AIS Health: CMS said it received comments from stakeholders asking that it apply the 85% threshold to all five county types but does not believe it is necessary or appropriate at this time to apply the 5% reduction for metro counties. What are your thoughts on expanding the reduction in the future?
John Weis: The main reason CMS reduced the rural standards is to draw more plans into rural markets and increase competition. There is evidence of lower provider supply in rural counties, so the 85% threshold will make it easier for plans to meet compliance. Ultimately, CMS is testing the waters to see if the reduction will increase or reduce access.
AIS Health: What are the benefits to telehealth, CON and rural area reductions in thresholds?
John Weis: The benefits of these credits are that they create more plan options in rural areas. Historically, MA plans have prioritized their expansions to metropolitan areas. These changes allow them to increase the size of their footprint and as a result, offer more choice for beneficiaries in rural areas. Conversely, what are the concerns? The biggest concern we see is lack of data signals. We need to better understand how the population will use telehealth going forward; whether this will drive more out of network utilization; and will rural areas be able to effectively support telehealth from a technology perspective? I’m hopeful we will have better insights in the next year.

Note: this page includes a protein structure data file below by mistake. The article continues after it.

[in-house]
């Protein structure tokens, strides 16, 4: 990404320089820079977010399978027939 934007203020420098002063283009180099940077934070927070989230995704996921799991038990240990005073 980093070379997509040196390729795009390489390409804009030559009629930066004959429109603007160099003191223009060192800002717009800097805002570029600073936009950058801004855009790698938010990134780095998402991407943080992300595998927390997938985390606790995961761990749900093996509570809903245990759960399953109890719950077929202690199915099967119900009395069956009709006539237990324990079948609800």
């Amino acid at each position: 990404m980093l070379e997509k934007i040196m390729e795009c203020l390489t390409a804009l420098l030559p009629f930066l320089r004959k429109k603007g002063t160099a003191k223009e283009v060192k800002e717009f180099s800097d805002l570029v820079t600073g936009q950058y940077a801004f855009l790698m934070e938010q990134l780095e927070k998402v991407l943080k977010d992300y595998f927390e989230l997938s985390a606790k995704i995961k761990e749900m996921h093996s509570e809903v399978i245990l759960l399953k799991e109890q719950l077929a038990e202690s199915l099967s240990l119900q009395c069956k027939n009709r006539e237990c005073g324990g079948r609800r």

AIS Health: Was there was anything missing from the final rule?
John Weis: There has been so much publicity on the accuracy of the provider directories, that I was surprised that there wasn’t more attention on the need to protect the consumer with additional guidance on maintaining accurate provider directory information and reducing surprise billing.
I think with the new flexible network adequacy standards, now more than ever it’s critical that plans have processes in place to measure, manage and monitor not only their networks but provider data. They will need to ensure consumers still have access to an in-person provider or they may see an increase in complaints, which could impact their Star ratings.
AIS Health: To that end, Quest Analytics recently introduced a new platform, Quest Enterprise Services, aimed at improving directory accuracy. Can you explain how the new solution will work and how it can lead to improved member experience?
John Weis: For the first time both plans and regulators will now be able to measure, manage and monitor network adequacy and directory accuracy in one platform. Whereas before we were able to offer plans a cloud-based solution to measure adequacy, we have further evolved the platform so that both adequacy and accuracy can be managed and monitored together. We’ve always known that you can’t look at the adequacy of the network without looking at the accuracy of the provider data.…So, we married the two to make it easier for plans to ensure their networks are what they say they are.
By providing plans with the ability to see what’s right, wrong and missing from their provider data, we’re providing them with the tools to prioritize their clean-up efforts on the areas that will have the greatest impact for their networks and their members’ experience — thereby reducing their regulatory risk and improving their members’ experience.
View the final rule at https://bit.ly/2U4xNuI.